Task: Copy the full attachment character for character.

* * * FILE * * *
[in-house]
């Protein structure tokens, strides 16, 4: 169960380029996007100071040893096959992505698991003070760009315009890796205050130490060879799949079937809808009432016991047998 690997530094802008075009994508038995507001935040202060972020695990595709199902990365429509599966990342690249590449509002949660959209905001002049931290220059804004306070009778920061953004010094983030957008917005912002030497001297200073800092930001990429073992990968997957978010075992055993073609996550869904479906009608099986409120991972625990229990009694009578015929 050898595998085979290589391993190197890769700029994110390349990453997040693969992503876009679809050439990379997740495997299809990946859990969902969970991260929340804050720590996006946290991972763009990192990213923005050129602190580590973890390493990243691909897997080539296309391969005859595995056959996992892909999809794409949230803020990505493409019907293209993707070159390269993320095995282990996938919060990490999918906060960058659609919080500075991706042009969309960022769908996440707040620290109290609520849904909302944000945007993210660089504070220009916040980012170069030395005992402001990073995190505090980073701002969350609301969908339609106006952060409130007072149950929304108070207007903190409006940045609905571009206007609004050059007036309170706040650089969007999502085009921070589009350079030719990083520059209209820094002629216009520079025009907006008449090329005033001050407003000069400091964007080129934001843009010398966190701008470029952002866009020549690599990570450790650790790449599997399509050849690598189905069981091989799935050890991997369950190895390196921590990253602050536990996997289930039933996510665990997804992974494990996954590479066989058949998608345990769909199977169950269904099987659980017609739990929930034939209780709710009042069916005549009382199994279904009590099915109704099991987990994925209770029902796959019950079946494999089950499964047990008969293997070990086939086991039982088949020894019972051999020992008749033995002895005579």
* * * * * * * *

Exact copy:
[in-house]
């Protein structure tokens, strides 16, 4: 169960380029996007100071040893096959992505698991003070760009315009890796205050130490060879799949079937809808009432016991047998 690997530094802008075009994508038995507001935040202060972020695990595709199902990365429509599966990342690249590449509002949660959209905001002049931290220059804004306070009778920061953004010094983030957008917005912002030497001297200073800092930001990429073992990968997957978010075992055993073609996550869904479906009608099986409120991972625990229990009694009578015929 050898595998085979290589391993190197890769700029994110390349990453997040693969992503876009679809050439990379997740495997299809990946859990969902969970991260929340804050720590996006946290991972763009990192990213923005050129602190580590973890390493990243691909897997080539296309391969005859595995056959996992892909999809794409949230803020990505493409019907293209993707070159390269993320095995282990996938919060990490999918906060960058659609919080500075991706042009969309960022769908996440707040620290109290609520849904909302944000945007993210660089504070220009916040980012170069030395005992402001990073995190505090980073701002969350609301969908339609106006952060409130007072149950929304108070207007903190409006940045609905571009206007609004050059007036309170706040650089969007999502085009921070589009350079030719990083520059209209820094002629216009520079025009907006008449090329005033001050407003000069400091964007080129934001843009010398966190701008470029952002866009020549690599990570450790650790790449599997399509050849690598189905069981091989799935050890991997369950190895390196921590990253602050536990996997289930039933996510665990997804992974494990996954590479066989058949998608345990769909199977169950269904099987659980017609739990929930034939209780709710009042069916005549009382199994279904009590099915109704099991987990994925209770029902796959019950079946494999089950499964047990008969293997070990086939086991039982088949020894019972051999020992008749033995002895005579």